Amid a volatile market stretch, worries about the global economy are running amok—including the dreaded “r” word: recession. Some economists think the likelihood of a US recession is up. Others see weak German industrial numbers and presume recession looms for Europe’s economic powerhouse. A few even project worldwide trouble. In our view, those concerns are overwrought. Recent data show continued global growth—despite pockets of weakness.
Our evidence: July purchasing managers’ indexes (PMIs). PMIs are business surveys covering major economic sectors like manufacturing and services. Businesses report their activity in a given month, and PMI aggregators crunch the numbers on how many respondents grew. Readings above 50 indicate more firms expanded; those below 50 suggest more contracted. While these monthly reports are a timely snapshot of broad economic conditions, they don’t share the magnitude of growth—or provide the level of detail “hard data” reports like GDP illustrate. With that said, July’s PMIs were consistent with the general theme of this year’s economic data: Heavy industry data were soft, but services expanded.
Exhibit 1: Around the World in July PMIs
Source: FactSet, IHS Markit, Institute for Supply Management, and National Bureau of Statistics of China, as of 8/7/2019. *In addition to services industries, US ISM’s non-manufacturing PMI also includes industries like agriculture, construction and mining. **The UK’s composite “All-Sector” PMI includes construction along with services and manufacturing.
Globally, industrial data have shown slowing in 2019, driving worries about a manufacturing “recession”—commonly defined as two or more consecutive quarters of contraction. While pundits are quick to blame “trade war” fallout, the manufacturing pullback stems mostly from other factors, in our view. China’s private sector weakness—spurred by last year’s shadow banking crackdown—hurt companies selling into China, notably in Asia and Europe. In Europe, auto production still hasn’t rebounded to early-2018 levels after the hit from last year’s change in EU emission standards.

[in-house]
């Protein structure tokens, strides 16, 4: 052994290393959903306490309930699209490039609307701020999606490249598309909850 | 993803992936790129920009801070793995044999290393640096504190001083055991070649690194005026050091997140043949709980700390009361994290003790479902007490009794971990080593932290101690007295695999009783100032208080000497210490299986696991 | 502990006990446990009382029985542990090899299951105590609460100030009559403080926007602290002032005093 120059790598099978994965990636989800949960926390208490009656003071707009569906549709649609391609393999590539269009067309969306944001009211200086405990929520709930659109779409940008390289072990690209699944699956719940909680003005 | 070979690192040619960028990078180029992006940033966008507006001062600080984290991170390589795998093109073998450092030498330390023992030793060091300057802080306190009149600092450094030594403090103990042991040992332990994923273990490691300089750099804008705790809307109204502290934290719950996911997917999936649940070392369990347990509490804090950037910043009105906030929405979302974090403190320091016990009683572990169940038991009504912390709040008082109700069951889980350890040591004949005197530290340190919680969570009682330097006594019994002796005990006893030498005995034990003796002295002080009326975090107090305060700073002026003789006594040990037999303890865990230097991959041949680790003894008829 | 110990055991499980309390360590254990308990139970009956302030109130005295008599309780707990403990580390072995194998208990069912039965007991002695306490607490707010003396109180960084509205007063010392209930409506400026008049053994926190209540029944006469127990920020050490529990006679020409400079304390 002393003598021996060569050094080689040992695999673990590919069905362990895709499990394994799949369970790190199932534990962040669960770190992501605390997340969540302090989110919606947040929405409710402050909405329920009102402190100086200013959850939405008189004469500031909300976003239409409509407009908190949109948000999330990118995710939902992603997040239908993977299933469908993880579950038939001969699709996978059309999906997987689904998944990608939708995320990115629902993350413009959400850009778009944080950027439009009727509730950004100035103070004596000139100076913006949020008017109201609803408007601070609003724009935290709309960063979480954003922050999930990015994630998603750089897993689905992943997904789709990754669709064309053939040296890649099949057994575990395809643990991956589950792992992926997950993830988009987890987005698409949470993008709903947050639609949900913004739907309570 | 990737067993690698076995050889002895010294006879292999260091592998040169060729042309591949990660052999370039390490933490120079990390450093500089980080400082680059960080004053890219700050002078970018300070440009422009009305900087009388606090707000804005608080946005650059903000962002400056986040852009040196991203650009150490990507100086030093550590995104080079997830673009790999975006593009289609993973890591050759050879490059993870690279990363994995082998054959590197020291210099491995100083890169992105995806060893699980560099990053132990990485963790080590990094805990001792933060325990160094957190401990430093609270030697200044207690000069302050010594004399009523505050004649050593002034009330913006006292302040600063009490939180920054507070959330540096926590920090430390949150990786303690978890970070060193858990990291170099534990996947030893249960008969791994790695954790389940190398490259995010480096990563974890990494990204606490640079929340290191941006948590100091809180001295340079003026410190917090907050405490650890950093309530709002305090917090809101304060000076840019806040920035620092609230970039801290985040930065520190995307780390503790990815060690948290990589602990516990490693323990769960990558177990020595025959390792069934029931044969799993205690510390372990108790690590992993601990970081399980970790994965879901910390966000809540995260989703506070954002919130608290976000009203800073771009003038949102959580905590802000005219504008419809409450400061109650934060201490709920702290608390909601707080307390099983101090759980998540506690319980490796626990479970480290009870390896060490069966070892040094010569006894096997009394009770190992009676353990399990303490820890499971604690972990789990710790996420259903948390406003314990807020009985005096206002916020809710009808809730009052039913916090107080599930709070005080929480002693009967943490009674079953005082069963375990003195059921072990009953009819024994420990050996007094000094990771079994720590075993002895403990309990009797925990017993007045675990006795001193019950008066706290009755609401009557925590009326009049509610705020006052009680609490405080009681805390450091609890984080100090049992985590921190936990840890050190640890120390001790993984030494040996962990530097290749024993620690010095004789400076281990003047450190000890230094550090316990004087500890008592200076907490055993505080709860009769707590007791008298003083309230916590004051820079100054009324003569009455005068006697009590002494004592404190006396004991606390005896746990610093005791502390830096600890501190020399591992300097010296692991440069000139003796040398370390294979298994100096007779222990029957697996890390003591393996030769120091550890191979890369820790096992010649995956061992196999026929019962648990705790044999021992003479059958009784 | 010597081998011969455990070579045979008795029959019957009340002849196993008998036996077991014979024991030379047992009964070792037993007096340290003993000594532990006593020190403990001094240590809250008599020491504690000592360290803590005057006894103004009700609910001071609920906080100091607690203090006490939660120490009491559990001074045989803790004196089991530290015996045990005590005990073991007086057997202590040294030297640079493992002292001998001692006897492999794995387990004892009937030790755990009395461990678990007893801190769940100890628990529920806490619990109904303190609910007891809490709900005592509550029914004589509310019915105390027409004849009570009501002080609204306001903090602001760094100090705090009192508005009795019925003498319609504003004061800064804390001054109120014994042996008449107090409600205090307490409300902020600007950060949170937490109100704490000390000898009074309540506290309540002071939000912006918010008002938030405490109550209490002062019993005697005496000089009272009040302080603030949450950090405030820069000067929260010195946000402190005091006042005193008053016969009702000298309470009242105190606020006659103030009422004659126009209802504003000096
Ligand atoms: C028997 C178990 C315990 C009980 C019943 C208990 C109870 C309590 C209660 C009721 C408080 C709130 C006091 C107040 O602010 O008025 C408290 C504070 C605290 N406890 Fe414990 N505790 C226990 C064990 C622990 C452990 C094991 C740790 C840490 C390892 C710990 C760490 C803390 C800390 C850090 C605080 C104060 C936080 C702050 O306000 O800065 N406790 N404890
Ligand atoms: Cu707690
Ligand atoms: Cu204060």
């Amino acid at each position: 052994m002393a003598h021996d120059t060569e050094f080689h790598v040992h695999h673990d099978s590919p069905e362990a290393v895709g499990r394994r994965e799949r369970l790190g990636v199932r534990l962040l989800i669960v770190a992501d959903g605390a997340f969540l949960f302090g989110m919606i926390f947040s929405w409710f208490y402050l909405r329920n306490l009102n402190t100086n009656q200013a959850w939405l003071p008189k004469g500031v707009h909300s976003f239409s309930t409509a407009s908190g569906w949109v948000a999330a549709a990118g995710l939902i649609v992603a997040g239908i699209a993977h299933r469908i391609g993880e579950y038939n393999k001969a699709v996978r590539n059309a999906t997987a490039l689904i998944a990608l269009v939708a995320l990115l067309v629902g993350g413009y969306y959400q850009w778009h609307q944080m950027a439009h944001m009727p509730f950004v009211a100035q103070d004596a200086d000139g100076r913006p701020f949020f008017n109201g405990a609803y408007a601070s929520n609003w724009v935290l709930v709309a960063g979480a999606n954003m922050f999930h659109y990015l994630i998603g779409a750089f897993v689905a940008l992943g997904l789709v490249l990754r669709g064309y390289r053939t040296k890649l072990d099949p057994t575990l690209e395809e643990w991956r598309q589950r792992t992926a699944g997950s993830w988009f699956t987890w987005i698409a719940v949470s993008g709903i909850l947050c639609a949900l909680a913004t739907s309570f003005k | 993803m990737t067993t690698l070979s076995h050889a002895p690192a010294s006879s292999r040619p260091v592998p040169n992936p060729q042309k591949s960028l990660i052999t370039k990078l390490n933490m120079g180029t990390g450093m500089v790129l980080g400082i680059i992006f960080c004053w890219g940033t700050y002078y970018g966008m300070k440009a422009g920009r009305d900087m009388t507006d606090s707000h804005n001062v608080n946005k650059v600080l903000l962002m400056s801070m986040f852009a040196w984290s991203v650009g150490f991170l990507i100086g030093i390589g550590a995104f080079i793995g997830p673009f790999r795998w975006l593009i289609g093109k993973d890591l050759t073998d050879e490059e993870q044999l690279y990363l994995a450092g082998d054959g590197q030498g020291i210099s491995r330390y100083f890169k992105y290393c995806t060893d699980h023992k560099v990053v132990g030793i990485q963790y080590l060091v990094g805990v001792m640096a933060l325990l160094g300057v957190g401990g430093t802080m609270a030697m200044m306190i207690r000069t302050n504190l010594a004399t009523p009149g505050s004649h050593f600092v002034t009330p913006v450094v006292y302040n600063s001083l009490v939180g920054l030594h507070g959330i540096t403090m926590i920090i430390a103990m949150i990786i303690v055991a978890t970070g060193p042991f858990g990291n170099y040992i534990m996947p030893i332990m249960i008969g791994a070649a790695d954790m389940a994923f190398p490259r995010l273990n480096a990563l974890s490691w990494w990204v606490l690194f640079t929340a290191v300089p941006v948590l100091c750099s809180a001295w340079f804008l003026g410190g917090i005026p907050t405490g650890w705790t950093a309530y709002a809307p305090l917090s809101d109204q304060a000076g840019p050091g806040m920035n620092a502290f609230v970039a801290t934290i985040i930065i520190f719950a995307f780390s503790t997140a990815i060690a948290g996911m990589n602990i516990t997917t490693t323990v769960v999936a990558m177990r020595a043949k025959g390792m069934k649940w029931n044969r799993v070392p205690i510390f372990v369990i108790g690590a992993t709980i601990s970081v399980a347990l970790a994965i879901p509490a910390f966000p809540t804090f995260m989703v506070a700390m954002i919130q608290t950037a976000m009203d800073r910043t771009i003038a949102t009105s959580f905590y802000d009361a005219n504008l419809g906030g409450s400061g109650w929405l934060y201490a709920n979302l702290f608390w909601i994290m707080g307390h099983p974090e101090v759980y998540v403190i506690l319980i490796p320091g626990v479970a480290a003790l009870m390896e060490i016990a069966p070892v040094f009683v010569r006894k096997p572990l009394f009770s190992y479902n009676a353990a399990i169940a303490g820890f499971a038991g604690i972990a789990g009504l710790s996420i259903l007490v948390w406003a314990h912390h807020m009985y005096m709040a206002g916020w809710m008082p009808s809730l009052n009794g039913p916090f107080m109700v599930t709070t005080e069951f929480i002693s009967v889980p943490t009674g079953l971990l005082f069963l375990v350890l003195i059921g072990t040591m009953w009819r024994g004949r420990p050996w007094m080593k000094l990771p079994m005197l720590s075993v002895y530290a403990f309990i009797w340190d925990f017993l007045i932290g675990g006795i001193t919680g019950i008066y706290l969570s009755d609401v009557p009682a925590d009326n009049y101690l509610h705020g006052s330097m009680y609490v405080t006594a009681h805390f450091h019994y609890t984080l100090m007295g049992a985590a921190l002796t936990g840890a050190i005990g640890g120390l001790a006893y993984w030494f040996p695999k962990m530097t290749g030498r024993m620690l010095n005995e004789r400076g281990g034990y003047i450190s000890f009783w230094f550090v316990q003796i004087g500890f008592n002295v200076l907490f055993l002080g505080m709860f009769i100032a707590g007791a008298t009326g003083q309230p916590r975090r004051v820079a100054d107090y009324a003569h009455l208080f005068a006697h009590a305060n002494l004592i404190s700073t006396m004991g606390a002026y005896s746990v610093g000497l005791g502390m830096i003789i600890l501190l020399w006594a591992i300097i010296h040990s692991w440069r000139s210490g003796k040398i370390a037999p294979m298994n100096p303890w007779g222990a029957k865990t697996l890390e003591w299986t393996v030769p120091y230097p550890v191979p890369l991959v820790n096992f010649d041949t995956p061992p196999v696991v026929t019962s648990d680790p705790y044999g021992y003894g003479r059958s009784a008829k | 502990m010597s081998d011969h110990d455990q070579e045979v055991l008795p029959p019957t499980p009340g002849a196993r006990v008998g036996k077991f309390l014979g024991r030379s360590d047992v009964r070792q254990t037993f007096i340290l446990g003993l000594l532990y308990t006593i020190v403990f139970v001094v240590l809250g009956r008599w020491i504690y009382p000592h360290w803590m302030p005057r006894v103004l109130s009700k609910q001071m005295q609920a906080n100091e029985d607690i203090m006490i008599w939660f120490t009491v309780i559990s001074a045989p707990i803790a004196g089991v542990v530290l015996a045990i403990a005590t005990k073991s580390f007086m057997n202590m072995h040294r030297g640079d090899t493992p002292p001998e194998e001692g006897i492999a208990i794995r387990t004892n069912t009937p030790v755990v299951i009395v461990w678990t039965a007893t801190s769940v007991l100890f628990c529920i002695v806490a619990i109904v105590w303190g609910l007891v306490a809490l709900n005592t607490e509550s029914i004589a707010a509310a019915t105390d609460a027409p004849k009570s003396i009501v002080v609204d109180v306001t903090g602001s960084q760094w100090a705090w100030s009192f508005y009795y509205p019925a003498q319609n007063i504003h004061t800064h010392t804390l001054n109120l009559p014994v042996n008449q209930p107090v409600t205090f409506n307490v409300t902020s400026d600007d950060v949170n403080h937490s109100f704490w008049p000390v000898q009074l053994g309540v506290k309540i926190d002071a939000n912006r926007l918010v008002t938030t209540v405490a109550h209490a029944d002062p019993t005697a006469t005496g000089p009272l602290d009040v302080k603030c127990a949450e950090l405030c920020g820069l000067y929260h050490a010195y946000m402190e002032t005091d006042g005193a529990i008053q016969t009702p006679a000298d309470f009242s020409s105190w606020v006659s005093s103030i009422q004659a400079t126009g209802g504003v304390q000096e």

Brexit uncertainty has been a notable headwind, too. UK businesses built up an inventory glut in anticipation of a potential no-deal Brexit scenario—pulling manufacturing activity forward, as well as imports from EU nations. UK trade data show EU imports rose ahead of March 29 (the original Brexit date) before plunging in April—and they have floundered since. After politicians pushed the original Brexit deadline back to Halloween, firms were left with a supply overhang, crimping production in subsequent months—likely a big factor behind the UK’s minor Q2 GDP contraction as well. The UK’s Office for National Statistics estimated inventory change subtracted about two percentage points from Q2 growth (after boosting Q1).[i]
Despite the manufacturing headwinds, major economies haven’t fallen off the rails. Outside the UK, countries reporting Q2 GDP—including the US, China and eurozone members France, Spain and Italy—expanded. The primary reason: Services comprise the lion’s share of GDP for the world’s biggest economies. While manufacturing weakness gets attention, services have quietly chugged along throughout this expansion. July PMIs seem like further evidence of this.
Exhibit 2: Services Dominate Major Economies’ GDP
Source: FactSet, European Central Bank, US Bureau of Economic Analysis, UK Office for National Statistics, National Bureau of Statistics of China, Economic and Japanese Cabinet Office—Economic and Social Research Institute, as of 4/18/2019. Eurozone manufacturing share of GDP includes construction. GDP growth rates as of 8/9/2019. *Annualized unless noted otherwise.
In our view, the global economy is faring better than many appreciate—and should continue to—despite less-than-stellar factory data. July manufacturing PMI New Orders subindexes remained in contractionary territory—perhaps a sign industry’s rut will persist for a while longer. But many July services PMI New Orders topped 50, pointing to further growth in major economies’ biggest sectors. In our view, recession worries amid underappreciated economic growth highlight the sizable gap between sentiment and reality—a sign the bull still has plenty of wall of worry to climb yet.
[i] Source: UK Office for National Statistics, as of 8/12/2019. Q2 GDP contribution from adjusted inventory change. https://www.ons.gov.uk/economy/grossdomesticproductgdp/bulletins/gdpfirstquarterlyestimateuk/apriltojune2019#large-movements-in-net-trade-and-gross-capital-formation-for-the-second-consecutive-quarter.
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*The content contained in this article represents only the opinions and viewpoints of the Fisher Investments editorial staff.